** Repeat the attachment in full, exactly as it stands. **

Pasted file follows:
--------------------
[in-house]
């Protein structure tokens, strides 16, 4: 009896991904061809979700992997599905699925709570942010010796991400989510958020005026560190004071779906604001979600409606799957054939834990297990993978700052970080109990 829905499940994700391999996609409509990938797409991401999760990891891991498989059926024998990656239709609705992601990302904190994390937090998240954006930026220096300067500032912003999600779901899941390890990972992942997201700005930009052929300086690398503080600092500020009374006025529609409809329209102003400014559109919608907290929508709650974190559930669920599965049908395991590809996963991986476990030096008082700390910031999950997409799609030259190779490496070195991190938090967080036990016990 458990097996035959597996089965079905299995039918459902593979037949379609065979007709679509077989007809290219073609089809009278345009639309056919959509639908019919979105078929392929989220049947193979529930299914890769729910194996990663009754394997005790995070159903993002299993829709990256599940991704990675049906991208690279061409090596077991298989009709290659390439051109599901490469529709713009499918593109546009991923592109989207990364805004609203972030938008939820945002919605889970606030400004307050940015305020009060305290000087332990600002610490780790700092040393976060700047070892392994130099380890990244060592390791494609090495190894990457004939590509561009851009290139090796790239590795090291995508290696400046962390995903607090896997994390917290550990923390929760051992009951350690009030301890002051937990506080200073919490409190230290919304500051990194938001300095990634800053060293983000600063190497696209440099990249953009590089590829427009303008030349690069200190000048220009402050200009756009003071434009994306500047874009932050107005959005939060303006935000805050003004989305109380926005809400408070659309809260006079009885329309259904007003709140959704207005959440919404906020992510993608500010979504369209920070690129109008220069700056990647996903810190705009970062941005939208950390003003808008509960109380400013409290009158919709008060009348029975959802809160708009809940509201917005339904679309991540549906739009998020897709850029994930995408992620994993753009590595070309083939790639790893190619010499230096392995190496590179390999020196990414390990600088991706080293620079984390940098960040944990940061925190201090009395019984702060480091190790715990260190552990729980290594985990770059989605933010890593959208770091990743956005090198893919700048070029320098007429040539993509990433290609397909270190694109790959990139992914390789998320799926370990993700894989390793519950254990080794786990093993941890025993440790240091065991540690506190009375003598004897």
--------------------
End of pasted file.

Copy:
[in-house]
């Protein structure tokens, strides 16, 4: 009896991904061809979700992997599905699925709570942010010796991400989510958020005026560190004071779906604001979600409606799957054939834990297990993978700052970080109990 829905499940994700391999996609409509990938797409991401999760990891891991498989059926024998990656239709609705992601990302904190994390937090998240954006930026220096300067500032912003999600779901899941390890990972992942997201700005930009052929300086690398503080600092500020009374006025529609409809329209102003400014559109919608907290929508709650974190559930669920599965049908395991590809996963991986476990030096008082700390910031999950997409799609030259190779490496070195991190938090967080036990016990 458990097996035959597996089965079905299995039918459902593979037949379609065979007709679509077989007809290219073609089809009278345009639309056919959509639908019919979105078929392929989220049947193979529930299914890769729910194996990663009754394997005790995070159903993002299993829709990256599940991704990675049906991208690279061409090596077991298989009709290659390439051109599901490469529709713009499918593109546009991923592109989207990364805004609203972030938008939820945002919605889970606030400004307050940015305020009060305290000087332990600002610490780790700092040393976060700047070892392994130099380890990244060592390791494609090495190894990457004939590509561009851009290139090796790239590795090291995508290696400046962390995903607090896997994390917290550990923390929760051992009951350690009030301890002051937990506080200073919490409190230290919304500051990194938001300095990634800053060293983000600063190497696209440099990249953009590089590829427009303008030349690069200190000048220009402050200009756009003071434009994306500047874009932050107005959005939060303006935000805050003004989305109380926005809400408070659309809260006079009885329309259904007003709140959704207005959440919404906020992510993608500010979504369209920070690129109008220069700056990647996903810190705009970062941005939208950390003003808008509960109380400013409290009158919709008060009348029975959802809160708009809940509201917005339904679309991540549906739009998020897709850029994930995408992620994993753009590595070309083939790639790893190619010499230096392995190496590179390999020196990414390990600088991706080293620079984390940098960040944990940061925190201090009395019984702060480091190790715990260190552990729980290594985990770059989605933010890593959208770091990743956005090198893919700048070029320098007429040539993509990433290609397909270190694109790959990139992914390789998320799926370990993700894989390793519950254990080794786990093993941890025993440790240091065991540690506190009375003598004897």